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Sub-prime Crisis Affects Global Markets

It seems that the problems in the US with sub-prime markets may be reverberating around the world. These days it is virtually to limit a large financial crisis to one country.

Yesterday the London stock market fell like a stone as signs of the worsening crisis in credit market caused a jittery sell-off. There were signs of panic as the FTSE 100 Index plunged more than 150 points following news that the European Central Bank (ECB) had called upon emergency liquidity (a record £64.6bn) into credit markets. This has not happened since the 9/11 terrorist attacks in 2001.

European and American stock markets experienced large drops, with Wall Street falling by 387 points (2.8%) on Thursday.

Investors grew even more nervous at rumours that the US Federal Reserve was considering cutting interest rates – maybe even on Friday – to try and prevent further sell-offs.

The ECB hoped that the injection of €95bn would prevent the US sub-prime mortgage problems from spreading like wildfire into the banking systems of Europe. It had emerged early on Thursday that the largest bank in France, BNP Paribas, had had to suspend three funds which had large US debt exposure. By the middle of the afternoon shares in Paris, Frankfurt and London were all down by over 2%.

The bank itself lost 5.5% after it has suspended redemptions of the three funds after a ‘complete evaporation of liquidity’. Net asset value for the funds had become impossible to calculate after recent market nerves.

The Royal Bank of Scotland in the UK announced that it had had to abandon the sale of £1.1bn worth of hotel stock for the second time in three months owing to the credit crunch. The deal would have meant syndicating £900m of debt. Normally this would be manageable, but the fears in the marketplace following soaring default rates in America’s high risk mortgage market have made it impossible for now.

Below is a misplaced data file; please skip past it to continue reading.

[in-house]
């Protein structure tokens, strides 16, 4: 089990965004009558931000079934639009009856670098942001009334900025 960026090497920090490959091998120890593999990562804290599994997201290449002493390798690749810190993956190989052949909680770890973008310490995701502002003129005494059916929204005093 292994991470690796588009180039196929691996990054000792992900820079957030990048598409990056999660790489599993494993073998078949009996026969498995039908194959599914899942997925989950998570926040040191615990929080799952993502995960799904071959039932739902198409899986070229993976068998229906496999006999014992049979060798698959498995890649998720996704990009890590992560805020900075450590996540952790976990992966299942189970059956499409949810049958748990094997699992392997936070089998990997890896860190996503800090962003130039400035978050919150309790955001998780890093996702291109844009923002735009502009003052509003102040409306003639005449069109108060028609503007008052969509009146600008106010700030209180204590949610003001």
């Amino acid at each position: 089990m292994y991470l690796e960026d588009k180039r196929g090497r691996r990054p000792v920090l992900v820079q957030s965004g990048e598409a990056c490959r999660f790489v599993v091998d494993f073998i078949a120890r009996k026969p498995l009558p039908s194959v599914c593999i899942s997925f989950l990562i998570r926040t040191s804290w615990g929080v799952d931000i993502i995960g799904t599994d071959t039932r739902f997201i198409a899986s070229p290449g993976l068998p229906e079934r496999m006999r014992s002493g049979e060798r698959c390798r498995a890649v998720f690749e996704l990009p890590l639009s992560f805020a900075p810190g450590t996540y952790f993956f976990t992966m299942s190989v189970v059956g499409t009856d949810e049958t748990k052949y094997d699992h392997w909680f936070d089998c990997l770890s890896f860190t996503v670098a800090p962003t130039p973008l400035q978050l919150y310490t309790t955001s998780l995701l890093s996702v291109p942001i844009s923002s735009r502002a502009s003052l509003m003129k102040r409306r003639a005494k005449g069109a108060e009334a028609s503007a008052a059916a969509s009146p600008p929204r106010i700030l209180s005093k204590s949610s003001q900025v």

The US sub-prime crisis has been in the news for some time now, following the collapse of two funds at Bear Stearns, a huge US investment bank. That such an institution had to come clean about the loss of value of two such funds caused a stir in the US which is now threatening to cause more than a ripple in worldwide financial markets. Huge sums of money had been lent to homebuyers with poor credit history and the chances of recovering are now virtually zero. The funds once had combined values of $20bn.

The crisis deepened on Monday when US sub-prime lender American Home Mortgages had to file for bankruptcy, and then on Tuesday one of the biggest providers in the US, Impac Mortgage Holdings, announced that it was halting all funds to risky loans. On Thursday DB mortgages, part of the German Deutsche Bank, pulled its UK sub-prime mortgages out of the UK market, with the line to brokers that it wanted to reconsider its level of interest rates.

Thursday saw the London FTSE 100 close down 122.7 points at 6271 – a fall of 2%. It recovered from an earlier position of 150 points off.

Tom Smith
20th August 2007

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